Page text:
Have We Neglected Less Popular Sports at our High School?

It is time to start recognizing all student-athletes for their hard work and dedication. 

Have We Neglected Less Popular Sports at our High School?

Emersen Waddle, Staff Writer

Football games are the highlight of the fall season for many students. 

What’s not to love? The glowing stadium packs students and spectators in the stands, the school spirit reaches its peak, the changing seasons provide for the perfect weather, the smell of burgers and hot dogs on the grill fills the air, and the performances at halftime further add to the excitement for the game.

But these games may have set an unattainable standard for other sports to meet.

LFHS provides an abundance of different sports that students generally capitalize on. 

However, students don’t seem to take advantage of the opportunity to support friends and classmates at their games and events for different sports the same way that they support the football team. Some might even say that their sport feels ‘ignored’ or ‘forgotten.’ 

Senior diver Taylor Cekay

Senior Taylor Cekay, captain of the varsity diving team, says, “I don’t think that diving gets nearly as much recognition as it deserves. We have spectators, but it’s all parents and siblings.” 

The student environment seems to be what makes football games so exciting, so what is stopping students from bringing the same spirit to other sporting events?

Well, a couple of factors play into the technicality of this. Many sporting events occur on weeknights. Most students find themselves busy with homework, extracurriculars, and family time. 

Senior Claire Yehle said, “I have my own sporting events, and timing is difficult with homework too,” talking about it out to other sporting competitions. 

It is hard to say that the roaring band should show up to the tennis courts, and parents should grill at the volleyball courts, but a little bit more support here and there could make a huge difference for the players. 

Girls Varsity Volleyball team

Junior volleyball player, Mariella Haubner, also voices that their crowd mainly consists of encouraging mothers and fathers, “Our spectators are mostly the parents who get loud and are really supportive,” but she says that their crowd lacks the student spirit that the football team receives. “We rarely have a student section which can be discouraging. The more energy in the gym and school spirit we can get makes the games more exciting and more competitive.” 

Simply attending a friend’s tennis match after school for half an hour to cheer them on could make them feel more appreciated; going to watch the soccer game in the stadium with a couple of friends may encourage more intensity from the players; meeting up with some classmates at the field hockey game or the baseball field could bring you closer to some of the people you don’t hang out with as often; but most of all, the school should create a stronger sense of unity as a whole.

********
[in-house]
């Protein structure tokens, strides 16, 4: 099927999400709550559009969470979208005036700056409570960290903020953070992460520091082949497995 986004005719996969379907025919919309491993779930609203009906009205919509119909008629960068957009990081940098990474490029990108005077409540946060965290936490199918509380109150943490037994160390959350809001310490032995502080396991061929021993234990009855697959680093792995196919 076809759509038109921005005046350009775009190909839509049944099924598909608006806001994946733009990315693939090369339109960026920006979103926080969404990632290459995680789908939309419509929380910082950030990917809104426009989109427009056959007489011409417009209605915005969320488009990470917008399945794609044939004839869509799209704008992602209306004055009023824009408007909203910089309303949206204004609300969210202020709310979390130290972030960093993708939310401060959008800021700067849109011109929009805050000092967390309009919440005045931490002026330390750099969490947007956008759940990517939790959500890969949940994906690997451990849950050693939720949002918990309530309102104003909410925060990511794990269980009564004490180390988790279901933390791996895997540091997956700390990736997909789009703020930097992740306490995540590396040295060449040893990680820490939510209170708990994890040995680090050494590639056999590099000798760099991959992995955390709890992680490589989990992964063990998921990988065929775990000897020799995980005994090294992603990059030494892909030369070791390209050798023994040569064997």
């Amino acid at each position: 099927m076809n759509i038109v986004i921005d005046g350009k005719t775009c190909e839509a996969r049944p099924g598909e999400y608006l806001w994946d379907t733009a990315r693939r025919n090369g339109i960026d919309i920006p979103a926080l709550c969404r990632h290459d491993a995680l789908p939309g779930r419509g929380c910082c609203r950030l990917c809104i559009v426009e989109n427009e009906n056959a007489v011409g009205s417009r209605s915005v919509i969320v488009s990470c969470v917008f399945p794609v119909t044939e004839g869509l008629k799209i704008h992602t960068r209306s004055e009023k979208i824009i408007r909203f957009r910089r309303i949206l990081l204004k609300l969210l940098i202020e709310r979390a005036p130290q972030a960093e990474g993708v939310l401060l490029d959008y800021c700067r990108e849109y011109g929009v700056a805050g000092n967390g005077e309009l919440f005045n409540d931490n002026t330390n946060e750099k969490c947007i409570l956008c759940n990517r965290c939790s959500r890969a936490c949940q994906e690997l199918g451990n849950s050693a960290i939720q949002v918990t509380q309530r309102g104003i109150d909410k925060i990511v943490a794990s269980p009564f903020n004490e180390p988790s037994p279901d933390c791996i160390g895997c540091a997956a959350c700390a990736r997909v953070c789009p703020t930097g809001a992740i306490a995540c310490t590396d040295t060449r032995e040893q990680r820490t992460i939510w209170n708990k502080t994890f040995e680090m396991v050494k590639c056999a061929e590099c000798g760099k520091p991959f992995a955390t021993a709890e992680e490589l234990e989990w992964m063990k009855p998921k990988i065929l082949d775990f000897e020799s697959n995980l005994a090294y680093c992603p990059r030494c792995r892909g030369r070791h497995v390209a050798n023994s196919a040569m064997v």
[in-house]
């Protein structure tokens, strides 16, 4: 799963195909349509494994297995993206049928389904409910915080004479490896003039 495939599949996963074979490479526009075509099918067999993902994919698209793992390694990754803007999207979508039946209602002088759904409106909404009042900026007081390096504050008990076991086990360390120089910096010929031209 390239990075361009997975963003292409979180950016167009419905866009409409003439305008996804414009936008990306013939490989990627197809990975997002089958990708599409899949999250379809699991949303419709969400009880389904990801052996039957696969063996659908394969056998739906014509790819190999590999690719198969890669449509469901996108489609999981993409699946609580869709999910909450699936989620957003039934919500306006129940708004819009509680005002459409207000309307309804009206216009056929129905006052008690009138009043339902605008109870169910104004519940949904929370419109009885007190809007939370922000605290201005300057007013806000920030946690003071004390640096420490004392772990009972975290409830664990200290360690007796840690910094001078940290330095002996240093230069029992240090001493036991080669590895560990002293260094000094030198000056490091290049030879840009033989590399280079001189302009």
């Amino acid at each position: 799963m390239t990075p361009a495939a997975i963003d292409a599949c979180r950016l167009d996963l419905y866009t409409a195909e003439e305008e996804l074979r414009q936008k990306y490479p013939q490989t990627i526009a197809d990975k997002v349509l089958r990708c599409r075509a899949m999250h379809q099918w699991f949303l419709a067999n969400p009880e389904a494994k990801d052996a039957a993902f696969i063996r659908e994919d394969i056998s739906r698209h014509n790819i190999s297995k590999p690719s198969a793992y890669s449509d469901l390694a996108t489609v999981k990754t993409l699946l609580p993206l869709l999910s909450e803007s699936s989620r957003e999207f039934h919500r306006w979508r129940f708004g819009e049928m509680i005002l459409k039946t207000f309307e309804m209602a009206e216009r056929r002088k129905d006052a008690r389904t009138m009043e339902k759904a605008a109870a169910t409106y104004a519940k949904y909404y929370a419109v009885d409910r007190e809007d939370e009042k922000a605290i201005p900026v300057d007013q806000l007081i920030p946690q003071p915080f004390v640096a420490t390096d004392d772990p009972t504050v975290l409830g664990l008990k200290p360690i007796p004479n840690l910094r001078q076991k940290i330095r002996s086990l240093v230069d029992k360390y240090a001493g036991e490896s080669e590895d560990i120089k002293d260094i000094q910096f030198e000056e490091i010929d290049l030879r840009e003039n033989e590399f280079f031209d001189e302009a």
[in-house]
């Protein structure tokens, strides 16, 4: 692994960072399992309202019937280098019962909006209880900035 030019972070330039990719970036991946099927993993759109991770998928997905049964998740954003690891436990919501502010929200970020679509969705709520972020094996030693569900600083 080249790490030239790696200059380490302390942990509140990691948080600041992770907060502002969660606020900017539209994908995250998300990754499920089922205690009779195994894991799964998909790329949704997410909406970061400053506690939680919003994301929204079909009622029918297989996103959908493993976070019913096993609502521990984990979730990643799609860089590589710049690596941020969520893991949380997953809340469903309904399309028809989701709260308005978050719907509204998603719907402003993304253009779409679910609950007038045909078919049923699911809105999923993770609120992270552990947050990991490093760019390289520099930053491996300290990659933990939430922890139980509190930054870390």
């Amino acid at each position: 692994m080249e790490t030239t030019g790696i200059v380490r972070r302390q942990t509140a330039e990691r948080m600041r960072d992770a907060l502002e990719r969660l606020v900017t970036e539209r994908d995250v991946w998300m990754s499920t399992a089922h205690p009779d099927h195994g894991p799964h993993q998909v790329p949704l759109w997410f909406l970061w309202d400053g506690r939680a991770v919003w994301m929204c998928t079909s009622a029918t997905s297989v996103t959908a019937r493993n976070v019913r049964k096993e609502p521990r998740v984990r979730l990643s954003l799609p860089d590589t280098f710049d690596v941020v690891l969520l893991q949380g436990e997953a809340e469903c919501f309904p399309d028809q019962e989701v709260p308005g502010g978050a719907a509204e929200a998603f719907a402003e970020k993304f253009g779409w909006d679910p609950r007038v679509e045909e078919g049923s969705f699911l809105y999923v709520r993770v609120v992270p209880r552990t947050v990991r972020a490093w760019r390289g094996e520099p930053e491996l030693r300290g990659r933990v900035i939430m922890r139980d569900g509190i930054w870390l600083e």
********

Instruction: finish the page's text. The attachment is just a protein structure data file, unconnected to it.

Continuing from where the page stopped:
Nick Fontana plays for the boys varsity soccer team. “I feel like the more spectators, the more energy we’ll have out on the field which of course leads to better play for us. In-home games where we’ve had more spectators, we’ve actually played much better due to that energy,” he said. 

Senior captain Sofia Falls of the girls varsity tennis team agrees. “I think that tennis is not necessarily a ‘pack the stands’ type of sport. However, the environment of the matches becomes more upbeat with spectators there,” said Falls. 

Girls Varsity Tennis team

Our collective support for each other might just intimidate our opponents, and strengthen our community. 

Additionally, attitude and school spirit at events set the precedent for rising grades of students and teams to show some more pride in blue and gold. 

Although not each level of every sport at the high school can receive the same amount of enthusiasm as the varsity football team, we have the opportunity to further acknowledge a wider variety of sporting events. 

Senior Ellie Ford brings up an interesting idea: “If whole teams were to support each other, there would be much more attendance.”

As a form of team bonding, some teams will go to watch other sports events as a whole, bringing a large crowd together in the stands. This does not happen too often, but it provides an opportunity for a trend. 

More and more teams could join together to watch events collectively, bringing about more packed audiences and more competition from the players. 

Willingness to attend events on a broader spectrum of sports will only bring the school closer together, and make sports more enjoyable for all. 

It is time to start recognizing all student-athletes for their hard work and dedication.